women in the council or in any elected position in the
local government. He terminated the two elected
women and replaced them with his two appointed men.
The basis was purportedly Islamic – women are not
allowed to assume positions of power. The two women
did not show any signs of protest, nor the other
members of the council or anybody in the municipality.
All seemed to uphold the Mayor’s decision and action,
on the belief that he is just doing what is an Islamic
During the Gender-Sensitivity Session, Hadji Oranto
reflected and shared this experience to the group:
“ I am in a hot water with the gender issue in my LGU…
You know I was awarded the ‘Most Outstanding Peace
Advocate of Year’… There where actually two elected
women councilors in Barira. The mayor called these
women and told them he does not watn a woman in the
SB on in any elected lower position in the local
government. No one questioned it because that’s the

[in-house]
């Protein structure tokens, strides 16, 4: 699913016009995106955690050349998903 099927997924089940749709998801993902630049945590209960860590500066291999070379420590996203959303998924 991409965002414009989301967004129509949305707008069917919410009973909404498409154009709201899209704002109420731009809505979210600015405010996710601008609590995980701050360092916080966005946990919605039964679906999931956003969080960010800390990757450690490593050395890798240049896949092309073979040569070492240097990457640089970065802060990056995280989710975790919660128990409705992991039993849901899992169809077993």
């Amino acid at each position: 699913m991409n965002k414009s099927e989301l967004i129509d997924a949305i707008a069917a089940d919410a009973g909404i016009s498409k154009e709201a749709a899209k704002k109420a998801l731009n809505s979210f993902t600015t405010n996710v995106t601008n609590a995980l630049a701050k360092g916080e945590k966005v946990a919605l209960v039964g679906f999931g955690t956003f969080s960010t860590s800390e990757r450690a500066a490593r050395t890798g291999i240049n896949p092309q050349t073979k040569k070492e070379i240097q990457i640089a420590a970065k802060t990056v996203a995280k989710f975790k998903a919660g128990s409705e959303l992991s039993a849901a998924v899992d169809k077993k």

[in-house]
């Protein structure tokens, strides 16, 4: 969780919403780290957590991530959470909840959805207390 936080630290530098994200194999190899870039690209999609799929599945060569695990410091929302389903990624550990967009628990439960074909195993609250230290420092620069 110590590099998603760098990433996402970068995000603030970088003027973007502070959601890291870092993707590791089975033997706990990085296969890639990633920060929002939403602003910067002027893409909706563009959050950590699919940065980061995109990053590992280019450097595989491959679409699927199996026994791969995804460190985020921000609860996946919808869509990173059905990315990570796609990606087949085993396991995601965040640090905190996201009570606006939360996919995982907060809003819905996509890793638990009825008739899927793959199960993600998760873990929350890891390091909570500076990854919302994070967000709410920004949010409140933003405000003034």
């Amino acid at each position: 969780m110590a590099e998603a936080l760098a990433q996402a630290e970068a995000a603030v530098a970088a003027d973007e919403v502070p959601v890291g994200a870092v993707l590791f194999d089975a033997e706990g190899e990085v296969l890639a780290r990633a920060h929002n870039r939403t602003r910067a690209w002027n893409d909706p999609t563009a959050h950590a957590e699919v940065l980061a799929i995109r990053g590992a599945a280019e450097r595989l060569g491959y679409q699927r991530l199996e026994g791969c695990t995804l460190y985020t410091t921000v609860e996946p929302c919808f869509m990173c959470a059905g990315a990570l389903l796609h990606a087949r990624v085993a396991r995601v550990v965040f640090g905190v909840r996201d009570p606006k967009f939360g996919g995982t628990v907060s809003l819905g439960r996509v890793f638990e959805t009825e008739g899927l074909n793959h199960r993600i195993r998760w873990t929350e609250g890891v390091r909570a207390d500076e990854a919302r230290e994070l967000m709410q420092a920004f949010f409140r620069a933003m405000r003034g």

order of the mayor. I received several feedbacks and
questions. Is the Mayor’s administration a dictatorship
or what? But I replied that’s not the case. Now there’s
an apprehension that the Mayor is pushing for his
wife’s mayorship in Buldon. That’s exactly contrary to
his management in Barira. So I have been
contemplating. Maybe I have to leave this LGU. Your
comments to this forum will surely help me think
through these things seriously. I would appreciate if a
gender forum will be held in Barira inviting the Mayor’s
In a regular Barira Ulama Council meeting last July 24,
2006, a gender-based perspective of development was
advocated to them. The religious and traditional
leaders appreciated the women empowerment
initiative. They also affirmed that women’s
involvement in resolving community conflicts is very
helpful. They welcomed the women to the council.
However, since their appointment to the council is a
prerogative of the Mayor, they suggested to first refer
the matter to the chief executive. The latter, when
consulted declared that he already had on desk plans to